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Britain between the wars

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Tutor Marked Assignment F a) What would you say precipitated the formation of the National Government in August 1931? In 1929, the Labour Party took office with Ramsay MacDonald as Prime Minister and Philip Snowden as the Chancellor of the Exchequer. Unfortunately for them, during this same time the Great Depression began with the Wall Street Crash in October. The effects of the world economic crisis on Britain was serious enough; unemployment was already standing at over a million when the Labour government took office but by December 1930 it had shot up to 2.5 million, and in the depths of the depression in 1932, exports had fallen by a third from the 1928 figure, and unemployment had passed the three million mark, this was about 23% of the insured workers. Labour Party attitudes, and in particular MacDonald's were not overly sympathetic to the problems of unemployment. He maintained a Victorian belief in the virtue of hard work. Socialism played little part in policy initiatives. There was no shortage of advice to try to reduce unemployment; economic radicals among both Labour and Liberal supporters like J.M Keynes proposed that government should create jobs by spending money but was resisted by Snowden. Sir Oswald Mosley (Labour's Chancellor of the Duchy of Lancaster) produced a plan what became known as the Mosley Memorandum but was rejected. ...read more.


The grass roots Labour share a more sympathetic view towards the unemployed and supported the Strike. MacDonald however did not see the political benefit of an essentially trade union struggle- he was afraid of losing party votes. Trade Unionist complained that the Labour party had failed to support the strike. This will not be first time where MacDonald appeared to be supporting the Conservatives. There was a crucial dispute between the Labour Government and the Trade Unions at this time. This friction between the Trade unionist and the Labour party was repaired only because of the Conservatives political error in issuing The Trade Disputes Act 1927. Sympathetic strikes and intimidation were illegal and union funds could be seized during a dispute through this Act. Trade union members were not required to contribute to the union's political fund (the political levy paid to the Labour Party) unless they choose to do so by "contracting-in" instead of the usual "contracting-out". The new act placed the responsibility on the member and many did not bother to contract-in causing a fall of over 25% of the Labour party's income. This united the Unions, the Labour party and the people against the Conservatives resulting in the 1929 victory for Labour. However, MacDonald had a tendency to drift from the grass root Labour ideas and cause a division within the party. ...read more.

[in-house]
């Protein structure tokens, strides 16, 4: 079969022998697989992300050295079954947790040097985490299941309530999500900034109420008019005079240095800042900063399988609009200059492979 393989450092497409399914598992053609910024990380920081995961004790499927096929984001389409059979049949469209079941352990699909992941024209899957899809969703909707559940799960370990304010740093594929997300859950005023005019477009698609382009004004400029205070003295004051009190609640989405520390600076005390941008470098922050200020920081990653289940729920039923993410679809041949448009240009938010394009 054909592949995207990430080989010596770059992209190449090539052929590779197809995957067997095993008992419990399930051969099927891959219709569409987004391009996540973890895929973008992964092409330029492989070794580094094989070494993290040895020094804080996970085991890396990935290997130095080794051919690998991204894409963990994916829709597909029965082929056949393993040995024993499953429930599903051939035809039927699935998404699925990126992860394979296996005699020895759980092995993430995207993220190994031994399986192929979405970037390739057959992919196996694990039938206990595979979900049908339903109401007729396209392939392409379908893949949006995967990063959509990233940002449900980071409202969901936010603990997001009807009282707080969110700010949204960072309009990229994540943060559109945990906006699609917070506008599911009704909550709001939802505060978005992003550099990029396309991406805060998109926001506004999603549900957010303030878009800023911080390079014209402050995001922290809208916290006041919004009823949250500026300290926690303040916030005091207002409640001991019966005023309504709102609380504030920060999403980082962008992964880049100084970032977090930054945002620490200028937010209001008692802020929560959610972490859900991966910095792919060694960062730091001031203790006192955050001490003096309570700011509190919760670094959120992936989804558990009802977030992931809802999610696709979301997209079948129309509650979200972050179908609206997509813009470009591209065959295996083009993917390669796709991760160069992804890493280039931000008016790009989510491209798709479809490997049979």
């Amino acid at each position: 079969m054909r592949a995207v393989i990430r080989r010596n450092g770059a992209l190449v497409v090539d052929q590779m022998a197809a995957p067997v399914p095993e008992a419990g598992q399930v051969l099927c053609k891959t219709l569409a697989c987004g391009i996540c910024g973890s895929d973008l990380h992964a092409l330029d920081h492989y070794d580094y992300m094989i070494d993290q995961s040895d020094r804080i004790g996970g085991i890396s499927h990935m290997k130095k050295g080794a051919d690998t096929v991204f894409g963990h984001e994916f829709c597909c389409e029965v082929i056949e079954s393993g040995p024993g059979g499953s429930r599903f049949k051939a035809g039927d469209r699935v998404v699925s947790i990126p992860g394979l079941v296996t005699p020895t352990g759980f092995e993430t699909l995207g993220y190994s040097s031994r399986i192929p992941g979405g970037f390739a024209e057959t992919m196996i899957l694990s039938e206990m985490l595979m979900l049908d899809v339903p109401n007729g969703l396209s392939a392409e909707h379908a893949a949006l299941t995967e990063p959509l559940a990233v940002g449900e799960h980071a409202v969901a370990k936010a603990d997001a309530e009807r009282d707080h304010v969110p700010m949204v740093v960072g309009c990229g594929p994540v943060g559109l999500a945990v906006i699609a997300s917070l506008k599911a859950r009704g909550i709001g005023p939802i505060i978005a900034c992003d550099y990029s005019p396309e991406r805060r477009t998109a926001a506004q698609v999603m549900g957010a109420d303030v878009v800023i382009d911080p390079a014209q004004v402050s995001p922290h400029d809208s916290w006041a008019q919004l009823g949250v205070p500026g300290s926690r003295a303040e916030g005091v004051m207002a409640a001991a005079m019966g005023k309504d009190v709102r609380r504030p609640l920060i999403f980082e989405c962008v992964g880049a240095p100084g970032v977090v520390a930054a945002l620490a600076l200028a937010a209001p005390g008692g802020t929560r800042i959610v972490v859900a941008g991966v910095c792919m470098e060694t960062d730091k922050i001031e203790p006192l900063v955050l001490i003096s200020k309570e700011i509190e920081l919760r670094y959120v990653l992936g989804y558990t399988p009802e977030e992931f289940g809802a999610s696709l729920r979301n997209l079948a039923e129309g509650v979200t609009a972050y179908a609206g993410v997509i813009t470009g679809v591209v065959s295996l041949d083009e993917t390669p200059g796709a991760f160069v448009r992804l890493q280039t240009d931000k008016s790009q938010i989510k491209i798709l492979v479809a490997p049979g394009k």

MacDonald was expelled from the part for openly ignoring party discipline and forming a government that was anti-socialist and which might pass anti-working class legislation. The majority of the Labour party was furious with MacDonald; they condemned him as a traitor to the Labour movement and expelled him from the party. They accused him of being vain, ambitious and out of touch with the grass roots of the party, and claimed that he was planning to ditch them for a long time, so that he could remain in power. There is no solid evidence to support this view; his biographer, David Marquand, believes that George V and Baldwin persuaded MacDonald to stay on as Prime Minister of an all-party government as the best way of restoring confidence and avoiding General Election. Robert Skidelsky suggests that MacDonald's real betrayal of the party occurred not in August 1931, but in the earlier part of his government, when he ignored advice and failed to take actions which might have avoided the crisis in 1931. More recently, Philip Williamson has put forward a slightly different interpretation: he suggests that Neville Chamberlain proposed a National Government in preference to a Conservative government, because "this would shield their party from the electorally damaging accusations that it was a rich man's party cutting the incomes of the poor". Unemployment is not the immediate contributor to this political upheaval, it had more to do with differences of opinion, and an orthodox believe system that was too cautious to make changes. ...read more.

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